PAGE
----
Origami Assay Instructions

Origami assays are different from standard assays in that they are multiplexed. The paper templates used in an origami assay are a tool to simplify the creation of the correct mixtures of samples and double as a physical record of the assay conditions. Below are more detailed instructions on how the assay works. If you have questions, suggestions, or ideas, please email me peter@origamiassays.com

1) Prepare your materials

paper cutting tools



Samples should be collected following the assay protocol and stored so that the original samples can be retested later to verify true positive results.

Paper Supplies:

2) Decide which design to use

For our case, we will be using the M3 design template--a PDF of the template is below:

3) Download and print the PDF for the selected design

Once you have selected a design, download the PDF file associated with the design. A few notes about the PDF file:

see through

To confirm that the print is correct, print out a single sheet and overlay it with your 96 well tray to ensure that the “X”s and “O”s align with wells.

4) Punch, label, and fold the templates

folded and punched
The printed sheets contain the following information: To prepare the sheet you will need to do the following:

Punch: Use a 1/4 inch hole punch to punch out the “O”s to allow sample to be pipeppeted through the card. The “O”s near the edge can be punched with a standard office punch, but reaching the “O”s in the center requires the long reach hole punch.

Alternatively, the “O”s can be cut out using a blade (xacto or box cutter or even a sharp knife), but that will take longer.

Label: Label the sample directly on the sheet along the left line. By labeling the card directly, each sample can be mapped to the original source. Ideally sheets should only be used once to prevent cross-contamination, so the template sheets themselves act as a record of the assay result.


Fold: Fold the sheet up along the left line and the upper right angle to match the contours of the 96 well plate. The easiest way to make this fold is to use a squared off ruler as a guide and fold the paper up along the line. Once the crease is made, then fold the paper back down so that the printed face is up. After the sheet is creased it can be stacked flat and stored until needed.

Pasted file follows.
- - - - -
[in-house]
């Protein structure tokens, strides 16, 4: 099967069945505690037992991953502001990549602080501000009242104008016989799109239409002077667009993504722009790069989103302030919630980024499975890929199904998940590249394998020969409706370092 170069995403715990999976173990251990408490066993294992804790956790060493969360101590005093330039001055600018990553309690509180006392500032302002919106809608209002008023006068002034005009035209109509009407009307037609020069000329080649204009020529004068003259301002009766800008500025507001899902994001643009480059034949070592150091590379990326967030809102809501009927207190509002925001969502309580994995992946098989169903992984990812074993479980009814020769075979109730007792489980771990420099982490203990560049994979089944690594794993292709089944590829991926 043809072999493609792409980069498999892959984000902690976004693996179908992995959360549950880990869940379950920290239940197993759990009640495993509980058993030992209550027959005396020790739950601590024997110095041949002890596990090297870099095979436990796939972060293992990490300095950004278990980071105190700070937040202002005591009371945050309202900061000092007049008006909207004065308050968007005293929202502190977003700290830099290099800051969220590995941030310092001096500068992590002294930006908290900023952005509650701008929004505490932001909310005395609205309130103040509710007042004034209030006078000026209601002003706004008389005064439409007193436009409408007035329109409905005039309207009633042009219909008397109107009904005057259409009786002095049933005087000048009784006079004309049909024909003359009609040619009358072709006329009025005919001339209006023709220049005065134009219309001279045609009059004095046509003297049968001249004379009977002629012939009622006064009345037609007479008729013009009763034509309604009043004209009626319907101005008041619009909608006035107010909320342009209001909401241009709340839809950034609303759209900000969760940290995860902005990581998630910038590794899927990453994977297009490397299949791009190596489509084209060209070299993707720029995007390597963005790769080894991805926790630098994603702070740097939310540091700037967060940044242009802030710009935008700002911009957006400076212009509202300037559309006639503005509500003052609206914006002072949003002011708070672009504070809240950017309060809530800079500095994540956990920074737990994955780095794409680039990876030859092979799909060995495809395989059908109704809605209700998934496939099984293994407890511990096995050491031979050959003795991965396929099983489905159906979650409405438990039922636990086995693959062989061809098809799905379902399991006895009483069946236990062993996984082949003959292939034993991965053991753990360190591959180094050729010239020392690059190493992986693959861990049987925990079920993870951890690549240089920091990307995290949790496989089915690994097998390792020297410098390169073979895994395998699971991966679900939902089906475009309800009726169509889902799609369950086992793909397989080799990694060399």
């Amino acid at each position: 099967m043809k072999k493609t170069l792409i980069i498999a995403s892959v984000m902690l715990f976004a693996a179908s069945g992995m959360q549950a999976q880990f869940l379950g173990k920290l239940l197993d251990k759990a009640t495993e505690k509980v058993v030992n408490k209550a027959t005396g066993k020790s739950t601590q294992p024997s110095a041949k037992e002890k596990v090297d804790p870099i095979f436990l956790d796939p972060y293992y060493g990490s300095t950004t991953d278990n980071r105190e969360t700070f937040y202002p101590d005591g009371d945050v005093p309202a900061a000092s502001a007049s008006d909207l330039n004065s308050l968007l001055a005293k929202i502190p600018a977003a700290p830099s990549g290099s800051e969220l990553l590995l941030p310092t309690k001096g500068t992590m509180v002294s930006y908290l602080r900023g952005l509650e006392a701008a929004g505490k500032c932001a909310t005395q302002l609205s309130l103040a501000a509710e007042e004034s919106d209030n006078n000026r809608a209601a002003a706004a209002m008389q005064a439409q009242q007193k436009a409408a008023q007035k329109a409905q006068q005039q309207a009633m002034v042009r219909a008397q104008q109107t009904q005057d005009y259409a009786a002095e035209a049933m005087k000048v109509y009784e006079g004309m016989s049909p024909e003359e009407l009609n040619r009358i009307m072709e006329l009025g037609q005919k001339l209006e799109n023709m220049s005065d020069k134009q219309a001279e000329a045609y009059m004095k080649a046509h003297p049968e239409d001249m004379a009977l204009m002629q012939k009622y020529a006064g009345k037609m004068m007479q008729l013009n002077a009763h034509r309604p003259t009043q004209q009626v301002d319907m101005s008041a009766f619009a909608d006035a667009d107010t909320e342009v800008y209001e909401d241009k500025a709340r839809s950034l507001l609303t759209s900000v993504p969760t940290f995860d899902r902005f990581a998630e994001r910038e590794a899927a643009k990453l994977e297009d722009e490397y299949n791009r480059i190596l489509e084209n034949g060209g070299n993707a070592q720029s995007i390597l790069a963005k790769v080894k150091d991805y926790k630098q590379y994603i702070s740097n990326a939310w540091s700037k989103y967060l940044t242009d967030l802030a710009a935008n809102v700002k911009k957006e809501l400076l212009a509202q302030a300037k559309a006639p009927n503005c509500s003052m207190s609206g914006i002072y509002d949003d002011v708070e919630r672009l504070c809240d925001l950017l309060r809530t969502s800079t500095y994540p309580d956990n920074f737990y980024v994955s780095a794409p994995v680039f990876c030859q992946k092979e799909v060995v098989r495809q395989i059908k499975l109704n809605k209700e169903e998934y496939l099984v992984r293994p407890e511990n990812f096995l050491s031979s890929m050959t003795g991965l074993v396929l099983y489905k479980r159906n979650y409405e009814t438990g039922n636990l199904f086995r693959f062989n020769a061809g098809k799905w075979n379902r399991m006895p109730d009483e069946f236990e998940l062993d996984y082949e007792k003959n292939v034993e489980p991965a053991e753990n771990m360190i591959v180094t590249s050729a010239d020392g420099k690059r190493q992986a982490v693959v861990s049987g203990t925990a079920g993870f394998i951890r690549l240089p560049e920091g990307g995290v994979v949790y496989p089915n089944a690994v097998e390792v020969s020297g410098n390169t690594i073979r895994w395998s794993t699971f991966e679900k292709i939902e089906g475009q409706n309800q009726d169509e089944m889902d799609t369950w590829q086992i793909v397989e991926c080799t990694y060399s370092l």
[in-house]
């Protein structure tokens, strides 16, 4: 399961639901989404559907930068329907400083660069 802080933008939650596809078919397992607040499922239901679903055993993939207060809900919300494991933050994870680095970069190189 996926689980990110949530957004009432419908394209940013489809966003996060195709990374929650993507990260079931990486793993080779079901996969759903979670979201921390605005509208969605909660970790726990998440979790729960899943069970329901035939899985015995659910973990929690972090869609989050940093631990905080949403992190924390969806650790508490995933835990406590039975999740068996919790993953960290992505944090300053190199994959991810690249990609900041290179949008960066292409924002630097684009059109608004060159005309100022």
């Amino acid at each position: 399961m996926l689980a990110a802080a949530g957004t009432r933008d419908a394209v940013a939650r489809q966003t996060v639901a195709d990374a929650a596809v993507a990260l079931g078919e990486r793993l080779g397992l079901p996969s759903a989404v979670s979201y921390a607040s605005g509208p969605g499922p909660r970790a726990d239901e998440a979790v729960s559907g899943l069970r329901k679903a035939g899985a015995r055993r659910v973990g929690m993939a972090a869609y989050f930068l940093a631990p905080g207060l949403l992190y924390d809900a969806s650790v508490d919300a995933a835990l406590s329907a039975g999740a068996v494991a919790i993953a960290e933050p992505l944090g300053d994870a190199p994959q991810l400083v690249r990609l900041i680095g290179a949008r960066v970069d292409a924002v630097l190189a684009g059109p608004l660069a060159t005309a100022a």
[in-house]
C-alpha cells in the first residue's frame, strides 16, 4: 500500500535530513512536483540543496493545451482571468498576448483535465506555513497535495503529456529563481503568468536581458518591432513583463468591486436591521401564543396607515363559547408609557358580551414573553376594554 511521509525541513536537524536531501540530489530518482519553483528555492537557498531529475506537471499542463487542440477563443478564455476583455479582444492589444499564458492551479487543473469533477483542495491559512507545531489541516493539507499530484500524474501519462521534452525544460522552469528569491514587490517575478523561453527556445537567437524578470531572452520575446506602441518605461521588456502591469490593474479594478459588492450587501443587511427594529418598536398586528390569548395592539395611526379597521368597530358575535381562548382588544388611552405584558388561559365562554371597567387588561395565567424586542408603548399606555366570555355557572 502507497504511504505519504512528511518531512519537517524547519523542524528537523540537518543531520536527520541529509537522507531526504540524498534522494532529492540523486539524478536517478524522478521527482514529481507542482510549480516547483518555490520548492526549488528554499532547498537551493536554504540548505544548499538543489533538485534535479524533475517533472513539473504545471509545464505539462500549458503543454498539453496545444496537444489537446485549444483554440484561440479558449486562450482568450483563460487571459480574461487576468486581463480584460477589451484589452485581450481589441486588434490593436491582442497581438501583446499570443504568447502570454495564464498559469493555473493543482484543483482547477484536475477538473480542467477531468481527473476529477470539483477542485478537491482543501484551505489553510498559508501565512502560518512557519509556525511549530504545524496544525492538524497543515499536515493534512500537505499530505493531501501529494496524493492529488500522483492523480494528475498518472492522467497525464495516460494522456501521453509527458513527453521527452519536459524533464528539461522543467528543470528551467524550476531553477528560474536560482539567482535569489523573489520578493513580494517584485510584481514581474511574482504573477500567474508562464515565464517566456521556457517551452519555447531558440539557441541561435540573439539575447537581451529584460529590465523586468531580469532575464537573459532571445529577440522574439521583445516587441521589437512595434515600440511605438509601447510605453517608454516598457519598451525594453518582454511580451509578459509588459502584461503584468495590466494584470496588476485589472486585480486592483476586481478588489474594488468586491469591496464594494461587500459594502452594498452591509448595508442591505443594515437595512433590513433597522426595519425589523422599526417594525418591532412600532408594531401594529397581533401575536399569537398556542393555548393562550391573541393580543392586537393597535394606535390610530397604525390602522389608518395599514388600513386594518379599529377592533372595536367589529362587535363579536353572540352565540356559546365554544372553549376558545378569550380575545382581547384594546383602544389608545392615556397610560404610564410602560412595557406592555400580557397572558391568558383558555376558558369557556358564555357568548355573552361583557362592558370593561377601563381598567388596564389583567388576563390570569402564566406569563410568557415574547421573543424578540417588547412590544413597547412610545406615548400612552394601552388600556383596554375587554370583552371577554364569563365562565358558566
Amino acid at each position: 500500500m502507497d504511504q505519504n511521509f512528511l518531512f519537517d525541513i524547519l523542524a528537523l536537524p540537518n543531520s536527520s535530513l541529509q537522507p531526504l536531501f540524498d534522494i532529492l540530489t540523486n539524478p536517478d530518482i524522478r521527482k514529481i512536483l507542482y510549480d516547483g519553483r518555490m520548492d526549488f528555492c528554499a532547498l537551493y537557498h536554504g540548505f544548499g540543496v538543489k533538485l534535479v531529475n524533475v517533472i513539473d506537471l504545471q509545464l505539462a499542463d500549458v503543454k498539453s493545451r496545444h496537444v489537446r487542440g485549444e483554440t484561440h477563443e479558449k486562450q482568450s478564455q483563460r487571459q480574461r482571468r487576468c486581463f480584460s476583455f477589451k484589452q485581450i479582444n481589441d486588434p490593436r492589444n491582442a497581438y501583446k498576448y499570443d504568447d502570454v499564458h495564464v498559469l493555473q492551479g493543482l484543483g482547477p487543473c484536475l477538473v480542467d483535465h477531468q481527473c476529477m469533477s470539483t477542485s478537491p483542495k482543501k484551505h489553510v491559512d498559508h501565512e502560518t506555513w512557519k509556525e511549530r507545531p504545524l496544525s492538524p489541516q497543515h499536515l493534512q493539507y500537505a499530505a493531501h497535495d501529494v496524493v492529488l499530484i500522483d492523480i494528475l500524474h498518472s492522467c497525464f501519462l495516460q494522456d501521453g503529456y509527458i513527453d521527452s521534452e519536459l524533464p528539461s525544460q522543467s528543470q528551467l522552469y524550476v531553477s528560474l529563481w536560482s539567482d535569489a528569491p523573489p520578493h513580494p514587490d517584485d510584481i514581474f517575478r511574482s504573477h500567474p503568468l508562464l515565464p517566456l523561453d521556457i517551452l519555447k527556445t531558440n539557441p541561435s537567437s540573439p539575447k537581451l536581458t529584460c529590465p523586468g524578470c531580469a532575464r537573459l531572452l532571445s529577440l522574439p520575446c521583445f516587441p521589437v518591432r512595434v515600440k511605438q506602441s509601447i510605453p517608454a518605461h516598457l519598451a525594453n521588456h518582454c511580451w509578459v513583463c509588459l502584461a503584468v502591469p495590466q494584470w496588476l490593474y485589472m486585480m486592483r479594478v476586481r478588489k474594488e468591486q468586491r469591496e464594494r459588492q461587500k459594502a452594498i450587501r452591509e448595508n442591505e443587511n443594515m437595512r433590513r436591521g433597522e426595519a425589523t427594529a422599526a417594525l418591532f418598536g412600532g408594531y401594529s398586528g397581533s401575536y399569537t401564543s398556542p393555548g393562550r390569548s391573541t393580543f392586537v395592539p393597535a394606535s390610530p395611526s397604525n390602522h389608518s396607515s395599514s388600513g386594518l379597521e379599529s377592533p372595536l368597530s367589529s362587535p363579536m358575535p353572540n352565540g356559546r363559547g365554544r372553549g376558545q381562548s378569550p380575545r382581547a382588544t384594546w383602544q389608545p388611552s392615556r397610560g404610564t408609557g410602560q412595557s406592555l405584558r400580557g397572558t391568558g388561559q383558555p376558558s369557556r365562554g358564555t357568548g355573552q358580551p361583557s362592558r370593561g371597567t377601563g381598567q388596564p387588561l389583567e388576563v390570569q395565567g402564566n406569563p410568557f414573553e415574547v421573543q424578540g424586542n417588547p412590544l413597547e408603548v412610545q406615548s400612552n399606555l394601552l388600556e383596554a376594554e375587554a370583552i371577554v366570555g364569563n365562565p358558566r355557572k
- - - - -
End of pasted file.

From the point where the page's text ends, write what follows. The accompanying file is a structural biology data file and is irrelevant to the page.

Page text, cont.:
Note that the templates can be made in advance in a clean environment and stored indefinitely in a plastic bag until ready to use.

5) Use sheets as guide for distributing samples


When enough samples are collected, the technician running the assay can use the sheets as a pipetting template for the assay. For each sample, the technician will distribute 3,4, or 5 replicates of each sample to different wells on the tray, depending on the assay design.


Note that because each assay is a mixture of samples, the sample volume allocated for each well will be lower. The scaling factor depends on how many samples are pooled in each well, depending on the assay used. As an example the smallest asasy (S3) creates pools of 4 samples per well, so the sample size should be 25% (1 in 4) of the normal. While the XL3 pools 36 samples per swell, so the sample size should be 2.7% (1 in 36).

Note too that if the assay is not run on a 96 well plate, the multiplexing scheme can still be used as a guide for allocating to tubes labeled with A-X and 1-12. Once a sample is added to a mixture, the “O” can be crossed out to indicate that the sample has been added.

6) Run assay

Run the assay following the manufacturer instructions.

7a) (software) Decode assay

The assay will produce a series of positive and negative calls for each well on the 96 well plate. Upload these calls to the site here for decoding. The wells can be typed out or filled out as checkboxes.

The decoding process will then call which samples are possible positive results, if any. In addition, the software will analyze the number of false positives that the multiplexing could have induced depending on the assay result. In general, the fewer positive assay well results will mean fewer called positive samples and fewer false positives.

7b) (manual) Decode assay

If for some reason the software is not available, or if you prefer to do the work manually, then you can decode the assay with paper and pen. To decode, look at the list of samples present in each well as listed in the design description.

For the first positive well, write down the ID of each sample onto a list and place a single tick mark next to the sample ID. For subsequent wells, look at the sample list and see if any of the sample names have been repeated. If they are repeated, add an additional tick mark next to the sample ID. If the well has a new sample ID, write that sample ID down in the list and place a single tick mark next to it.

After you have counted all of the hits for all of the sample IDs in the positive wells, highlight the samples that have the same number of ticks (hits) as the design has replicates. These samples with a high hit count are called as positives. As an example, the S3 assay design has three replicates for each sample ID. Thus for the S3 design, we expect that any positive sample would be identified with three tick marks corresponding to three hits. Samples with fewer than the maximum hits are unlikely to be positive, as the positive results of each well can be caused by any one of the samples in the well being positive.

8) Validate positive results

Depending on the true positive rate, multiplexing can sometimes produce false positive results. These false positive rates will be noted in the decoding results. Depending on how the assay results will be used, positive samples can be retested in a follow up validation test done in a monoplex design. A monoplex design is used for validation because this pool is expected to have a high positive rate, and therefore does not benefit from multiplexing.